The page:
Talk about timing: a couple of months ago our brand consultancy was approached to work with Moscow on rebranding Russia to make it more attractive to business.
It’s been done before. In the late 1980s, Mikhail Gorbachev dramatically rebranded the Soviet Union, and Russia as its core member, from closed to open, building a nation which was to become one of the fastest growing economies in the world.
Russia’s new brand was fresh and attractive, the balance of a lifetime of strength and stoicism with ambition, determination and modern intelligence. The aesthetics of the brand promoted beginnings in adornment and decoration through utilitarian functionality to a post Soviet modernism.
For many years, this rebranded Russia was a magnet the world over, a representation of progress and new wealth, a strong premium heritage brand, something which many luxury brands would die for.
Yet what Gorbachev understood extremely well is that the figurehead of the brand not only needs to promote the image of the brand, but critically needs to live the values of the brand too. He promoted openness and freedom, and demonstrated this in many summits with the West, winning peace awards for his efforts.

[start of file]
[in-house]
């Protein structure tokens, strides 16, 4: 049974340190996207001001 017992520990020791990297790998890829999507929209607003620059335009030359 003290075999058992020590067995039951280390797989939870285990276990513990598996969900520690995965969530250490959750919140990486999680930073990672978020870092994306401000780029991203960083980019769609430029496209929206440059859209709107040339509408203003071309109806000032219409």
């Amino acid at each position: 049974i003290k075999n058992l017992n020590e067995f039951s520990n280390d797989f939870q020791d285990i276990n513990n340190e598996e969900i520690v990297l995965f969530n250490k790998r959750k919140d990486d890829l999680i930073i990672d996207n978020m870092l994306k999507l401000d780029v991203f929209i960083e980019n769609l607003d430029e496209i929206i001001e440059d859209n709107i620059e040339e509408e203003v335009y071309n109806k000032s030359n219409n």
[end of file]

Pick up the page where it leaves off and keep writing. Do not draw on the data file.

Tragically, while the current brand director of Russia clearly understands the importance of the image and vision of his brand, he believes it doesn’t matter if the behaviours which follow are out of line.
On the one hand, Vladimir Putin is keen to make grand gestures of progression, art, culture and openness by hosting the Winter Olympics at Sochi. He invested more money in this brand activation than all previous Winter Olympics hosts the world over.
This was a critical brand promotion for Russia. It’s just a shame that the image Putin projected was overshadowed by his behaviour. Putin claims to have the safety of Crimeans in mind as he closes in on Ukraine, but he shows the flimsiness of his humanitarian camouflage when he can’t help himself demonstrating masculine might by firing warning shots in the air.
Putin wishes to promote the image of a progressive, caring, inclusive Russia while still behaving like an ex-KGB agent. But the world can see straight through such mixed messages.
What does brand Russia stand for now? Do we want to do business with a fascinating, wealthy country to join its progress, or are we too terrified by its growing reputation for aggression and intolerance?
Every brand needs a clear, single-minded mission, an image to communicate above all else in order to get its consumer to engage and show loyalty. And every brand needs to display behaviours in line with that image. Brands are more than skin deep, they go to the very heart of the organisation. Something tells me that rebranding Russia will take more than merely a marketing exercise.
Simon Massey is global chief executive of strategic branding consultancy The Gild, www.the-gild.com